As we kick off National Eating Disorders Awareness Week 2013, we are excited to announce the release of the Collegiate Survey Project, Eating Disorders on the College Campus: A National Survey of Programs and Resources. The study was launched in response to the volume of requests NEDA receives for information about eating disorder-related services on campuses, as the rate of eating disorders among college students has risen to 10 to 20 percent of women and four to 10 percent of men. Approved by Pace University’s Institutional Review Board, this study finds that greater funding and resources are needed on college campuses to educate, screen and treat students struggling with eating disorders.
In the study, respondents (campus service provider representatives) at 165 participating colleges and universities provided information on eating disorder-related programs and services, including: campus screening and awareness events; educational programs and workshops; counseling services; academic classes or programs; residence life and peer advisor programs; athlete services; and informational resources, such as articles, websites and pamphlets.
According to the survey, access to education, screenings, and mental health resources are important for getting individuals to seek proper treatment and support, or be able to detect and refer other students who may be struggling. The increased pressure and stress of school and leaving home may lead to mental health problems among college students and a greater need for campus services. This is also a period of development in which disordered eating is likely to arise, resurface or worsen for many young men and women. Full-blown eating disorders typically begin between 18 and 21 years of age (Hudson, 2007). Given that eating disorders are the mental illness with the highest mortality rate (Arcelus, 2011), early detection, intervention and treatment is extremely important and gives an individual the best chance of recovery.
Help-seeking decreases significantly when people are not aware of the options available to them (Ben-Porath, 2002; Friedman, 2009; Nolen-Hoeksema, 2006; Gould, 2007), and survey results indicate that there is a need for increased education and training for those in the Greek system, peer advisors, resident advisors, fitness instructors, and staff on campus who are in a position to help students identify the resources they need. Unfortunately, only 34% stated their campus has a peer advisor to refer students, and of those who do have such an advisor, 93.3% stated the advisor is very/extremely (73.3%) or somewhat (20%) important.
Therapy and counseling for students are offered by the majority of the schools represented, however there is still a gap between how important campus providers consider these resources, and availability. 68.6% of respondents said they have monthly/weekly/daily availability of an on staff counselor/psychologist/psychiatrist with an eating disorder specialty, and of those, 96.3% stated it is very/extremely important. Educational information was among the most commonly cited resources available, and was evaluated to be very/extremely important, with web–based or health service options the most important. Overall, 73 percent of the colleges surveyed offer NEDAwareness Week activities and 94.1 percent of all respondents stated it is somewhat (36.1 percent) or very/extremely (58 percent) important.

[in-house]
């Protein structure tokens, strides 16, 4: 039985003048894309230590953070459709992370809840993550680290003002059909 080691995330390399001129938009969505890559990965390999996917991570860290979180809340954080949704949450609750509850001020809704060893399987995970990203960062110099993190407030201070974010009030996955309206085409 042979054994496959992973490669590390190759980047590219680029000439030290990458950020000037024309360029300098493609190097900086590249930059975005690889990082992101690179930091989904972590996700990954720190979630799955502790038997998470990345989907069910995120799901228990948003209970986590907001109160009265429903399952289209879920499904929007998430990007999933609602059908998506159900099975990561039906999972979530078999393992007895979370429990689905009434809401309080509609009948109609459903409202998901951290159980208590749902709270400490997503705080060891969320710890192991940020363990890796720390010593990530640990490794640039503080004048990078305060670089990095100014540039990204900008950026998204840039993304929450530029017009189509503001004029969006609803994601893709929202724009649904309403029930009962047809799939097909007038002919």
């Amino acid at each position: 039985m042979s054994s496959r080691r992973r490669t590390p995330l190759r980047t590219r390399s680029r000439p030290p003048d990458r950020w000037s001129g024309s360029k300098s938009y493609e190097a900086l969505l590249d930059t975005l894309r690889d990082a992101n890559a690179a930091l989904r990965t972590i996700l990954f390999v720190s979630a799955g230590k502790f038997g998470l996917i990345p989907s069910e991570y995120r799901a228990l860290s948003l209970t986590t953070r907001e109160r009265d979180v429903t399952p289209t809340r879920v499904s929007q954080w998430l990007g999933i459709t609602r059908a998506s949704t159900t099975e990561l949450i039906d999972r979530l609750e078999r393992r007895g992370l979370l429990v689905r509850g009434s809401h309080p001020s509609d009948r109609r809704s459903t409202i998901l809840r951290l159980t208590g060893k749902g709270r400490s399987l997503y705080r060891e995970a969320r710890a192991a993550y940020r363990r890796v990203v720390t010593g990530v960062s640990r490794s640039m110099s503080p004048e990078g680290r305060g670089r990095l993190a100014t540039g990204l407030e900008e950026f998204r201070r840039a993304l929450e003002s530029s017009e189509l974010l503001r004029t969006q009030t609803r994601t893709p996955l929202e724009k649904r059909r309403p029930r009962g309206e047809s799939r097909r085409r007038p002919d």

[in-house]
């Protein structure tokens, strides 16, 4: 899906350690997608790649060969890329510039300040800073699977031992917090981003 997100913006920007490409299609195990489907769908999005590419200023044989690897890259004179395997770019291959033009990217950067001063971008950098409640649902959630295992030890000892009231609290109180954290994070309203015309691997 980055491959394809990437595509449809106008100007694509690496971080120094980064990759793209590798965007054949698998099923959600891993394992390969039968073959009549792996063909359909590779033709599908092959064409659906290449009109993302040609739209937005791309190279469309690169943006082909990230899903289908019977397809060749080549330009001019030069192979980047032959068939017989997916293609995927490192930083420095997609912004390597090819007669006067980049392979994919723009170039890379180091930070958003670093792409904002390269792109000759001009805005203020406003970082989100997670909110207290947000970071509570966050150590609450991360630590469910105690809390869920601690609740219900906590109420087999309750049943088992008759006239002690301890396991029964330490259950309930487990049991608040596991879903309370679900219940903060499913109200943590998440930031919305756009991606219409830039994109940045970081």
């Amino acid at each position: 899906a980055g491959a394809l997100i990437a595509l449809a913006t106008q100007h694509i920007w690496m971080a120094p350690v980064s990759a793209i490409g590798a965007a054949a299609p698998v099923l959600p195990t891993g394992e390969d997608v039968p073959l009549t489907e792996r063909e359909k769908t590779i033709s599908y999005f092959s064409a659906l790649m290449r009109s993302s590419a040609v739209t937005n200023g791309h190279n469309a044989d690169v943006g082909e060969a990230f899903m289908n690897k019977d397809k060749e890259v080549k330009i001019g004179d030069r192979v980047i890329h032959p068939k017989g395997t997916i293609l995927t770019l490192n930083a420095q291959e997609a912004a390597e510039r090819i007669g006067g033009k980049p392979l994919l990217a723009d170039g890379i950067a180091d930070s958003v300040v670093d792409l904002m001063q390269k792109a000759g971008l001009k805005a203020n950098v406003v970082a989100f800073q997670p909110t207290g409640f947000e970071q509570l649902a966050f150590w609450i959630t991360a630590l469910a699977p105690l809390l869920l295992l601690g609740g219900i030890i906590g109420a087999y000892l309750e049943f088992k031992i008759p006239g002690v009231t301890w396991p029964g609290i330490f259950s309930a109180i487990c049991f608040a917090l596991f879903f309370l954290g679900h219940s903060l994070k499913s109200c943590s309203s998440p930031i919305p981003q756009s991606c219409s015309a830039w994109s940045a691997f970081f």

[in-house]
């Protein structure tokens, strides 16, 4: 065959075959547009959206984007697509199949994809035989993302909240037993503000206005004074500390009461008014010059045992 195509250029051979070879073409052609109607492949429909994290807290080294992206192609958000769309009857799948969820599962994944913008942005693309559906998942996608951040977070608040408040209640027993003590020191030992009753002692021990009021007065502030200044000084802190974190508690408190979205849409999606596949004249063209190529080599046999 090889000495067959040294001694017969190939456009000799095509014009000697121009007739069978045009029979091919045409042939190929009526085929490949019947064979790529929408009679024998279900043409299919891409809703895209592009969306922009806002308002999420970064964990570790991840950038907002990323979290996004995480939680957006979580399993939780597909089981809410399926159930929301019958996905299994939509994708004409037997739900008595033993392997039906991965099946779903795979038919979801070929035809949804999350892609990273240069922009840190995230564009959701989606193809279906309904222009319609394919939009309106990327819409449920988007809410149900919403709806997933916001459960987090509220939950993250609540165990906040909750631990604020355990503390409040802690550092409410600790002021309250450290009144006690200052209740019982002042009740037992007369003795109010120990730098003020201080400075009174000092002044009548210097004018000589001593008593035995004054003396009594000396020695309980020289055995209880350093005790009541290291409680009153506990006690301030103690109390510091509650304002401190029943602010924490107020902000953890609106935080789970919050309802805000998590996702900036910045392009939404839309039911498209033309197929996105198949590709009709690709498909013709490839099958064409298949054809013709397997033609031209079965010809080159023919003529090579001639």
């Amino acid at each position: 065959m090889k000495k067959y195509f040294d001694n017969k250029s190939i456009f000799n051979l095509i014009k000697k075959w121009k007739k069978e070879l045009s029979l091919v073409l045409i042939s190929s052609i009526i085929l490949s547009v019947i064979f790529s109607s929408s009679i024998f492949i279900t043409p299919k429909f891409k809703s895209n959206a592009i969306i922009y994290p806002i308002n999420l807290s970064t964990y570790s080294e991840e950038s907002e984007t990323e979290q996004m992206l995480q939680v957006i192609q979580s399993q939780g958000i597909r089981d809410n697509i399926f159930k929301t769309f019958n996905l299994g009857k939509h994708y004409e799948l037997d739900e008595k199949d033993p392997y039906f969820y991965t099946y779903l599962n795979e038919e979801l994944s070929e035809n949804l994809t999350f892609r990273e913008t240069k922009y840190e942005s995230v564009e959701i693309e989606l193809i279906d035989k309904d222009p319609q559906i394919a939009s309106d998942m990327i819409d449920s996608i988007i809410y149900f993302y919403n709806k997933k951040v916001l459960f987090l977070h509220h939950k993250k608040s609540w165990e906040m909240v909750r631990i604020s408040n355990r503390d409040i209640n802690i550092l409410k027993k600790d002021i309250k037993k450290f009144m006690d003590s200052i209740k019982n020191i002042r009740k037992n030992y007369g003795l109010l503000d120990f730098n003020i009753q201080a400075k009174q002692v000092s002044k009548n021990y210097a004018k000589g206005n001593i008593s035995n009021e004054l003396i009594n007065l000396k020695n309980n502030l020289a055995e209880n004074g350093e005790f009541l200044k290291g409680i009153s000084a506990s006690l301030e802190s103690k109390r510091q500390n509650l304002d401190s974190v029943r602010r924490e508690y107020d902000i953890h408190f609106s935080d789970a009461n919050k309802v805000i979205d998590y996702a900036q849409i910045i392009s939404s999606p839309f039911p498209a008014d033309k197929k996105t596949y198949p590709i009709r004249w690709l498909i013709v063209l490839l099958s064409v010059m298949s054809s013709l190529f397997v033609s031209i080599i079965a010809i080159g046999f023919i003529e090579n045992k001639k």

Another important finding was that screenings for eating disorders on campus are seriously lacking, especially for athletes. 87% of respondents said it is important to offer screenings, yet only 22.4% of those surveyed offer year–round screening opportunities. While 100 percent of the respondents that offer education and screenings for athletes stated it is very/extremely important, only 2.5 percent of schools surveyed offer year-round prevention and education for athletes and only 22 percent offer screenings and referrals. This NEDAwareness Week, NEDA is excited to announce that we have partnered with Screening for Mental Health, Inc., to launch www.MyBodyScreening.org, offering a free anonymous online screening for individuals to gauge their risk of an eating disorder. There are two screenings available, one for college students, and a standard screening for other demographics.
The biggest barriers cited to meeting the needs on campus were lack of time and funding to train mental health service providers to specialize in treating eating disorders, and to implement education/outreach/prevention programming. Lynn Grefe, NEDA President & CEO, stated, “Eating disorders are potentially life-threatening and the steady increase of prevalence on our campuses is alarming. Colleges providing the resources and support necessary for students affected by eating disorders should be applauded. However, we have also learned that more can and should be done on many campuses to serve this population. We hope that many more colleges will step up to the plate and learn from this study sooner rather than later. Taking action about eating disorders on college campuses for early intervention and support could be key to a healthy future for many students.”
To read the full study results, download the directory of college programs and services, or connect with colleagues involved in eating disorder-related program and service development/implementation on campus, visit the Collegiate Survey Project homepage.